Album Review

You, Your Sister, and a Classic Album

The Vulgar Boatmen - You and Your Sister (25th Anniversary Remastered)

I was there – in Gainesville, Florida, during hometown band the Vulgar Boatmen’s late 80s / early 90s heyday. The band, with two leaders (Robert Ray and Dale Lawrence) located in different parts of the country (Ray a professor at the University of Florida), were the cutting edge of college rock, and an underground sensation.  Yeah, I was there alright… at the same time, at least, going to school at the university…but I missed it all. I never saw one Boatmen show and barely knew they existed. As much as I thought I was down with contemporary music, that one inexplicably passed me by.  

It wasn’t till a few years later, via a cover of “Katie” on a Reivers album, that I became acquainted with the band’s music. “Katie” was not my favorite song on said Reivers album, but it slowly grew in my consciousness over the years to where I eventually bought the Boatmen’s You and Your Sister. And what a cool album it turned out to be. Jangle-pop, but with an almost punk DIY aesthetic.

The album’s been re-released in a 25th anniversary edition with a handful of bonus tracks, but more importantly, with a greatly improved sound.  The sonics on the original were thin, and the vocals were often buried in the mix. The new remastered, and in some cases remixed, versions sound great, though.  A lot of subtleties in the instrumentation are brought out, and there’s more definition and clarity. 

The Boatmen are all about texture and rhythm; you’ll find few guitar solos.  Big Star, the Velvet Underground and early R.E.M. are touchpoints, but the band has enough of their own voice to sound distinct. They take the rock n’ roll formula of songs about cars and girls and extract most of the romanticism and idealization, while still keeping it interesting and fun. The cars here are utilitarian, for driving around in while thinking about the regular ‘ol girl next door.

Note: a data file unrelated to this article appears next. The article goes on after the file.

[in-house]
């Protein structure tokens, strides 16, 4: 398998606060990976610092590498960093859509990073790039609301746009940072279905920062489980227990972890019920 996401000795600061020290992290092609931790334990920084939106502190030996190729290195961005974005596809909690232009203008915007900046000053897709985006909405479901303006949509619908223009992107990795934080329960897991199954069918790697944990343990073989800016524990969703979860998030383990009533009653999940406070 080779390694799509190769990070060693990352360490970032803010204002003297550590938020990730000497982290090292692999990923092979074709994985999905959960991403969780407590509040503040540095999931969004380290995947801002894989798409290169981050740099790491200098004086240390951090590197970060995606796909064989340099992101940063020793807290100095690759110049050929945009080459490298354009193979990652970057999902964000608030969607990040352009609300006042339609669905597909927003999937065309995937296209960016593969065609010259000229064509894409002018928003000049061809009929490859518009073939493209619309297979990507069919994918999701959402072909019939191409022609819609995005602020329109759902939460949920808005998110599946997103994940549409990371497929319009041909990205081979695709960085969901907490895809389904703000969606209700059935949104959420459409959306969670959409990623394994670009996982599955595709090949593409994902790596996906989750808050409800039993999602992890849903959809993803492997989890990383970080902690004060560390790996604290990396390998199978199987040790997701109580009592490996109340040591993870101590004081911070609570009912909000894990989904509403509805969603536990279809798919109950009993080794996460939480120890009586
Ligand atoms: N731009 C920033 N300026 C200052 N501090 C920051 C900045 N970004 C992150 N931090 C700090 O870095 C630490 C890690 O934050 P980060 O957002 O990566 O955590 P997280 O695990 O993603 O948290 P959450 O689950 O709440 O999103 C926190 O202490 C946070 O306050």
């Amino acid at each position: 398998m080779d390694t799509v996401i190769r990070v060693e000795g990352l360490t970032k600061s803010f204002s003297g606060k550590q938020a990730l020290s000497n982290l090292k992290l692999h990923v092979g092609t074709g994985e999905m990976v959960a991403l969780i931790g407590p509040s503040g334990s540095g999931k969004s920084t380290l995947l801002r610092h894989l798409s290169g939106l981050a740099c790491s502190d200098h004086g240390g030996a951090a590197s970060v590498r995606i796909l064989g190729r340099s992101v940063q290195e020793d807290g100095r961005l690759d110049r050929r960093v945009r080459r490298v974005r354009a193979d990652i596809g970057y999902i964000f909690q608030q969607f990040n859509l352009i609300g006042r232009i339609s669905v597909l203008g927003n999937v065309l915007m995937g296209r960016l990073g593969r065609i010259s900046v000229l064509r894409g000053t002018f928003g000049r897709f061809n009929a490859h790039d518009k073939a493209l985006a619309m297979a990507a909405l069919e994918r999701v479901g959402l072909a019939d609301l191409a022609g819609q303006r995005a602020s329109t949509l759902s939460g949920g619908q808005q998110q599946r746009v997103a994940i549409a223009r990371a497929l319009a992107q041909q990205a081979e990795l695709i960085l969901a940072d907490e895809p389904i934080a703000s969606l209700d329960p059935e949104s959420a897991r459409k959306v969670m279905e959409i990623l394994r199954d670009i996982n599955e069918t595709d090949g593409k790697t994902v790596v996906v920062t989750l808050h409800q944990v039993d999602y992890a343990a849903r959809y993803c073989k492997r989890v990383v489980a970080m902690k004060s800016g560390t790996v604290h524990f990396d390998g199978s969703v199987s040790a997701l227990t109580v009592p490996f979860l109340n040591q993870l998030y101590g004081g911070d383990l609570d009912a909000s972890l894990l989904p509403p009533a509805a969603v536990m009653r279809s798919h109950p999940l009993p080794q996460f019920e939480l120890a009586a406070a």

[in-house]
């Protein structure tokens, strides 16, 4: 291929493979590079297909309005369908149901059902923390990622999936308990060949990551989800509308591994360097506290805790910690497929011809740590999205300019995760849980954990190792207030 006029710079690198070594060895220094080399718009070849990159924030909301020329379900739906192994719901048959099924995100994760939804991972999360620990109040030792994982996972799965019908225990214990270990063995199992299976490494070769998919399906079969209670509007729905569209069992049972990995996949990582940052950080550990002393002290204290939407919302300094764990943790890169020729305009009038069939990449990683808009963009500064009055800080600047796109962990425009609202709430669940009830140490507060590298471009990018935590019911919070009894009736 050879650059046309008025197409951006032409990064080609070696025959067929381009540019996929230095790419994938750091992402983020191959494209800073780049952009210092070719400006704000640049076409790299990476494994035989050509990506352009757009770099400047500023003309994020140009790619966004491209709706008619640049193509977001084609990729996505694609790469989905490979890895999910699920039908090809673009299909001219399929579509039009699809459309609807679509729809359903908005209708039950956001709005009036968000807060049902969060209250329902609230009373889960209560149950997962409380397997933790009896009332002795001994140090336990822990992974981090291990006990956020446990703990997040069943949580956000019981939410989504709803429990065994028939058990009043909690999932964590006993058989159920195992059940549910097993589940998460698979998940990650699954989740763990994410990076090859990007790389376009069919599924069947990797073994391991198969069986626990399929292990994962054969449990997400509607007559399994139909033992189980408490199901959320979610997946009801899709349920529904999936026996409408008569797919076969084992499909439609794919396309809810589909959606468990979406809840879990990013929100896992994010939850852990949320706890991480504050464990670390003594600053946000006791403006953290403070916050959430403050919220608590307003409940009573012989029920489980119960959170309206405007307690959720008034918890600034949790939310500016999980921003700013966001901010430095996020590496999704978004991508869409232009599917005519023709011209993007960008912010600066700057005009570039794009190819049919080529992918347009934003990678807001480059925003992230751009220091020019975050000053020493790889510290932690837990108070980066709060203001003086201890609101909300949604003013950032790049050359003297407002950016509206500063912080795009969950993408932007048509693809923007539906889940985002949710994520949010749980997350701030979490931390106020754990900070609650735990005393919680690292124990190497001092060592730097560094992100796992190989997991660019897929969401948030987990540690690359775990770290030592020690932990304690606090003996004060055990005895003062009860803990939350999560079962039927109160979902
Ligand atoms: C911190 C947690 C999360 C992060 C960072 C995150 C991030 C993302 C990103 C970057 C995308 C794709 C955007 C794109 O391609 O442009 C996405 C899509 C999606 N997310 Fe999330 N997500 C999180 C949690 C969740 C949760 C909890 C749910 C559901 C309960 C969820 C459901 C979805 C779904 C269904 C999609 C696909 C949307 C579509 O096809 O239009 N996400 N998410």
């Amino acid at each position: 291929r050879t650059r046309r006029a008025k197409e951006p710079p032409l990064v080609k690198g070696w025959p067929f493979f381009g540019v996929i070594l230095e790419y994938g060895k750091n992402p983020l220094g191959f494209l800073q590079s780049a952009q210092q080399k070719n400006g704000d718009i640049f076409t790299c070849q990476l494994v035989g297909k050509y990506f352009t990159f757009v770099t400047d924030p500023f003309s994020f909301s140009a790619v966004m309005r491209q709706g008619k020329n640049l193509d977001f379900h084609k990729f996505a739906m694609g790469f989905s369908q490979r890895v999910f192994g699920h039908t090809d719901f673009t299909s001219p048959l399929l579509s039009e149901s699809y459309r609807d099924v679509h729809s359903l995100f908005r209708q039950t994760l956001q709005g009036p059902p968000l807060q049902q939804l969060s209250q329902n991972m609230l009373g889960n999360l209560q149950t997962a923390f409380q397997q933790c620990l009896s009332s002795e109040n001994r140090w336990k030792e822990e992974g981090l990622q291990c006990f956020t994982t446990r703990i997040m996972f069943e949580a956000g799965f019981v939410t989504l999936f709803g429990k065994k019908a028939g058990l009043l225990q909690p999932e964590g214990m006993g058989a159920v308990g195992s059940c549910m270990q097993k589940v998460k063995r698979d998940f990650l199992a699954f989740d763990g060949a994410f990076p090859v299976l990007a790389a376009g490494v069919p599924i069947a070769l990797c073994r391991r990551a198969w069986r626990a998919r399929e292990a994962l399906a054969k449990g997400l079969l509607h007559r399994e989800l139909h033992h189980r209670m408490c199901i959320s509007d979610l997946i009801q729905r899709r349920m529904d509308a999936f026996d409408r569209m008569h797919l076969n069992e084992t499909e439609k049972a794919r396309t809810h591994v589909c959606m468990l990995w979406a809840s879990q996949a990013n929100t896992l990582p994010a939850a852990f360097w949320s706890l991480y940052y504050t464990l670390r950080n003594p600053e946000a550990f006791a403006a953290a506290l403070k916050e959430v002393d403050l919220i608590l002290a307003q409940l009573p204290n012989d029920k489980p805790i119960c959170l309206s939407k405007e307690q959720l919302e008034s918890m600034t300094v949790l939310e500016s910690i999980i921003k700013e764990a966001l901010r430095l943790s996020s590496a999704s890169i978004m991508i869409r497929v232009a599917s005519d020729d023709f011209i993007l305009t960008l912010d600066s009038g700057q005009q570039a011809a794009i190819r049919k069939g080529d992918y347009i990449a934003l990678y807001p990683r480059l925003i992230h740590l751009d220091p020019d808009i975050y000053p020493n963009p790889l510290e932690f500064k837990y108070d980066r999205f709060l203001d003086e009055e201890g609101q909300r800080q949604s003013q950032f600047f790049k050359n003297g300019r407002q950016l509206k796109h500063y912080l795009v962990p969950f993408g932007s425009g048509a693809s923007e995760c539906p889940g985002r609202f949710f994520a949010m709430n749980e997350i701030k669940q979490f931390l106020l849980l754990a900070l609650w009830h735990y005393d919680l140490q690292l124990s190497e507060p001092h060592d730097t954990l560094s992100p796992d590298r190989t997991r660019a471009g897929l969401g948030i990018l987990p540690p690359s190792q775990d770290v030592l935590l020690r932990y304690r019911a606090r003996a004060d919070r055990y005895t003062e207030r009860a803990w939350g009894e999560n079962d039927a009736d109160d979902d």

Yet, there’s an almost tangible energy and a definite rock n’ roll spirit from the outset in leadoff “Mary Jane”, a feeling carried through to other tracks such as the centerpiece “Drive Somewhere”, the quintessential Boatmen song.  Locked into a hypnotic, repetitive groove (danceable, however) “Drive Somewhere”, at 6:00 minutes, risks tedium, but as critic Robert Christgau wrote of the song, “it’s such a great riff you wouldn’t care if it kept going”.

Elsewhere, “Margaret Says” and the acoustic strummer “Decision by the Airport” flirt with country, while bonus track “It’s a Secret” sounds like a lost Tom Petty song.  There’s no info on the bonus cuts, which include a cover of the Monkees’ “The Kind of Girl I Could Love”, but they were assumedly recorded at the same time as the album. They’re not essential, but round things out nicely.  Liner notes, by NPR’s Ann Powers, are a good mix of informative and affectionate.

The Vulgar Boatmen sound a bit jaded, but at their core these are songs of youthful idealism, given new life and still sounding fresh all these years later.